This event is organised by the MIT South Asian Alumni Association. To register, visit the event webpage
Among the speakers, our NEWAVE Early Stage Researcher, Radhika Singh will present her recently published book "Along the Betwa, a Riverwalk through the Drought-Prone Region of Bundelkhand, India", co-authored with Shail Joshi.
Development outcomes in South Asia have an enormous impact on the world. The eight countries in South Asia hold a quarter of the world’s population, and its rich diversity of peoples and geographies has given rise to a range of political, economic and social systems. While standards of living have improved over the last few decades, environmental degradation has also intensified. Countries have often had to strike a balance between the competing needs of improving livelihoods and protecting the environment, even as natural resource exploitation has left many vulnerable communities even more marginalized.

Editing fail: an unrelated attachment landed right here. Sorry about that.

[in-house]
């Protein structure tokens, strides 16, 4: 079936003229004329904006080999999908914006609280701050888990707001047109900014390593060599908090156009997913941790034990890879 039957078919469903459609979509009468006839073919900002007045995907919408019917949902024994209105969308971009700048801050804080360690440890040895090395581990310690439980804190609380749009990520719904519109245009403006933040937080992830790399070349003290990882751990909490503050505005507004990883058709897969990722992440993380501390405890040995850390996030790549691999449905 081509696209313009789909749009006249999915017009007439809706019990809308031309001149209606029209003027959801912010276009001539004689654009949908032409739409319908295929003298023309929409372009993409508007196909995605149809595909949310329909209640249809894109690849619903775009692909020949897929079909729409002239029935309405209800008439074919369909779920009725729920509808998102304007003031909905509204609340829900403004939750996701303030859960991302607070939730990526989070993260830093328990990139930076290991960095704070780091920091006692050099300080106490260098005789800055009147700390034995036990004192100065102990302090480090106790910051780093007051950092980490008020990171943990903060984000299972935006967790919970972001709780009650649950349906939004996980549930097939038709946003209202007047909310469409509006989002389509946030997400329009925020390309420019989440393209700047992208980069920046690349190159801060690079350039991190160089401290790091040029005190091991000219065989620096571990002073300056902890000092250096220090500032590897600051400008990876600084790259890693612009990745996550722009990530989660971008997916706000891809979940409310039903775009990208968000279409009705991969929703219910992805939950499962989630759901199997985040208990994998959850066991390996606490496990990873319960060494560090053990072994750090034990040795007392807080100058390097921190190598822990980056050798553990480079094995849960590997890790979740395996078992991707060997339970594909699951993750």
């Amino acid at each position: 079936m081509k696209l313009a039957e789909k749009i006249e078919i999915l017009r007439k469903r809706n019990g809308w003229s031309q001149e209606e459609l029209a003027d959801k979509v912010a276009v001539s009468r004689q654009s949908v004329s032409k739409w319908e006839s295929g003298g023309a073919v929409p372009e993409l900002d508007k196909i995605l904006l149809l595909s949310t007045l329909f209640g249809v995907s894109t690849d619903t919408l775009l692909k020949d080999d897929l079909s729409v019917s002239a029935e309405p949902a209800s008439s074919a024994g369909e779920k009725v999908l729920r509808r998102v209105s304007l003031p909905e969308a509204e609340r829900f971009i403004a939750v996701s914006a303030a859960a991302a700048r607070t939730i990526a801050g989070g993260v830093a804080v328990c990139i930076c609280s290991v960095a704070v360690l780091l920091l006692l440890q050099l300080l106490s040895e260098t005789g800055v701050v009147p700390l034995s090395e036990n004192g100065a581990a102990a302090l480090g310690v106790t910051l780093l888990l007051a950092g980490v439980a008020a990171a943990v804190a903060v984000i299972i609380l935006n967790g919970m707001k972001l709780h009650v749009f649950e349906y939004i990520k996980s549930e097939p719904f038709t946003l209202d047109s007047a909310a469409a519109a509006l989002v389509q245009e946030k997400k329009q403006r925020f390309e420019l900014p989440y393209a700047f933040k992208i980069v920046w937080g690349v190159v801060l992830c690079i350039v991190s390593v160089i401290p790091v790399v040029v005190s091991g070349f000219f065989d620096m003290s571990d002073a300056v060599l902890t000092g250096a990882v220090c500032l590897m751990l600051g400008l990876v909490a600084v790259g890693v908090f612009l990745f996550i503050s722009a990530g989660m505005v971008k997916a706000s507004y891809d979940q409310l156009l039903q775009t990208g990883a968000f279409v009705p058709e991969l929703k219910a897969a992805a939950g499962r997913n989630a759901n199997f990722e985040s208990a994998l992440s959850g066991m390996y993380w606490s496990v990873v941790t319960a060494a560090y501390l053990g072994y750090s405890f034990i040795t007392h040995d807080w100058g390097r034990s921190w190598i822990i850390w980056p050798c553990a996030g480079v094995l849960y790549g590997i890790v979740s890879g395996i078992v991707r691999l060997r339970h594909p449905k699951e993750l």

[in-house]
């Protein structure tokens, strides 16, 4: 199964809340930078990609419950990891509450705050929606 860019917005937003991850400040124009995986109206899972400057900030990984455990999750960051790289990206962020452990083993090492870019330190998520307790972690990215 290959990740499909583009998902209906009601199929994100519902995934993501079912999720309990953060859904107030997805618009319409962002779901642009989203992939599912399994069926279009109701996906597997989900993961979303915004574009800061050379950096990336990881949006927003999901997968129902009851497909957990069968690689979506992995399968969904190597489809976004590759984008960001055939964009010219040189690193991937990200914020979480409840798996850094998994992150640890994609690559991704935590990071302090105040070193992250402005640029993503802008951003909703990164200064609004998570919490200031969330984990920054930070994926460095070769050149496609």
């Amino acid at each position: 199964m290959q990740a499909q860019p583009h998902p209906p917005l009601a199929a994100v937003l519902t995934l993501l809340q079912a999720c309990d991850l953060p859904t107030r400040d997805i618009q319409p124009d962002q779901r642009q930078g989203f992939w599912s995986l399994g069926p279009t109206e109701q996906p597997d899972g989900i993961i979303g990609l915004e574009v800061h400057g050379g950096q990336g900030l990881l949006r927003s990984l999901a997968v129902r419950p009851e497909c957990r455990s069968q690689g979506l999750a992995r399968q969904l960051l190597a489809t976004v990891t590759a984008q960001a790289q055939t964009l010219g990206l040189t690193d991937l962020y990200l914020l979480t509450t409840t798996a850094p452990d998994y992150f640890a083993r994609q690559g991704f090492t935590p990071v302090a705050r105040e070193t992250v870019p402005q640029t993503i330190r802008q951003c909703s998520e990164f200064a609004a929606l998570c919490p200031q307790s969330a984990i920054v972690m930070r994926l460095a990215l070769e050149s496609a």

This webinar panel will explore the complexities of these tradeoffs in rural areas, where climate change has exacerbated food and water insecurity and responses to improve socio-economic conditions have often led to further environmental degradation. Touching upon the issues of equity, resilience and governance, each speaker will provide their own unique perspective on the current challenges and future prospects of sustainable development in South Asia. The event is being organized by the MIT South Asia Alumni Association in collaboration with MIT Energy, Environment and Sustainability Network, D-lab, Harvard GSD South Asia Association, and MIT’s Water Club.
SM’06, PhD’10, MIT. Director of the Atal Innovation Mission of India
Shail Joshi & Radhika Singh
MCP’20, MIT. Alumni of Department of Urban Studies and Planning. Authors, Along the Betwa, a Riverwalk through the Drought-Prone Region of Bundelkhand, India.
Ford International Professor of Urban Development and Planning. Director of the Special Program in Urban and Regional Studies / Humphrey Fellows Program, MIT.
Director, Center for Sustainable Development, Columbia University